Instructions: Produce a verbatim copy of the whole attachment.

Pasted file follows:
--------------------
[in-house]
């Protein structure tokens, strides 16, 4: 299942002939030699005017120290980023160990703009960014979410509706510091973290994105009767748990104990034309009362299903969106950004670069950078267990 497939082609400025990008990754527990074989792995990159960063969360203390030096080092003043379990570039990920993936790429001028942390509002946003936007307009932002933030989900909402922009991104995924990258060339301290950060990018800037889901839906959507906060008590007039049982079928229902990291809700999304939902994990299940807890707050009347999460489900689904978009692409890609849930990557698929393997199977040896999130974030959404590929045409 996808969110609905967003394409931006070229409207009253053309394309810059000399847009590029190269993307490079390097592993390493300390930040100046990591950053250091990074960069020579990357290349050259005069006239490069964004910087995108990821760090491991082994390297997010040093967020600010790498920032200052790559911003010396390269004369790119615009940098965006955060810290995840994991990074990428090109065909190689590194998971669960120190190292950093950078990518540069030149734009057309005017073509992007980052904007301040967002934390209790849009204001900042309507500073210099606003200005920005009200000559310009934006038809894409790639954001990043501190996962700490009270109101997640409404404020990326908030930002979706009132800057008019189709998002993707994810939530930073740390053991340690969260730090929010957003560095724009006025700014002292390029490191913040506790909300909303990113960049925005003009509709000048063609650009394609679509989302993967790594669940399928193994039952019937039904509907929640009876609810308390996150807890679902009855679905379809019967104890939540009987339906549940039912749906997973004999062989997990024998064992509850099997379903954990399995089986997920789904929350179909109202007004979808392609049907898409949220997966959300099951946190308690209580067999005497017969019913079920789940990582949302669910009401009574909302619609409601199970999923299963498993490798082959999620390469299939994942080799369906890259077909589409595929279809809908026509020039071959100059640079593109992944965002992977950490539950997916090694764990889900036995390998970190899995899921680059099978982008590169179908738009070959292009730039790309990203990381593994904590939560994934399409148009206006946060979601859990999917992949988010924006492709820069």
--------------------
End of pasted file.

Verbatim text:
[in-house]
């Protein structure tokens, strides 16, 4: 299942002939030699005017120290980023160990703009960014979410509706510091973290994105009767748990104990034309009362299903969106950004670069950078267990 497939082609400025990008990754527990074989792995990159960063969360203390030096080092003043379990570039990920993936790429001028942390509002946003936007307009932002933030989900909402922009991104995924990258060339301290950060990018800037889901839906959507906060008590007039049982079928229902990291809700999304939902994990299940807890707050009347999460489900689904978009692409890609849930990557698929393997199977040896999130974030959404590929045409 996808969110609905967003394409931006070229409207009253053309394309810059000399847009590029190269993307490079390097592993390493300390930040100046990591950053250091990074960069020579990357290349050259005069006239490069964004910087995108990821760090491991082994390297997010040093967020600010790498920032200052790559911003010396390269004369790119615009940098965006955060810290995840994991990074990428090109065909190689590194998971669960120190190292950093950078990518540069030149734009057309005017073509992007980052904007301040967002934390209790849009204001900042309507500073210099606003200005920005009200000559310009934006038809894409790639954001990043501190996962700490009270109101997640409404404020990326908030930002979706009132800057008019189709998002993707994810939530930073740390053991340690969260730090929010957003560095724009006025700014002292390029490191913040506790909300909303990113960049925005003009509709000048063609650009394609679509989302993967790594669940399928193994039952019937039904509907929640009876609810308390996150807890679902009855679905379809019967104890939540009987339906549940039912749906997973004999062989997990024998064992509850099997379903954990399995089986997920789904929350179909109202007004979808392609049907898409949220997966959300099951946190308690209580067999005497017969019913079920789940990582949302669910009401009574909302619609409601199970999923299963498993490798082959999620390469299939994942080799369906890259077909589409595929279809809908026509020039071959100059640079593109992944965002992977950490539950997916090694764990889900036995390998970190899995899921680059099978982008590169179908738009070959292009730039790309990203990381593994904590939560994934399409148009206006946060979601859990999917992949988010924006492709820069």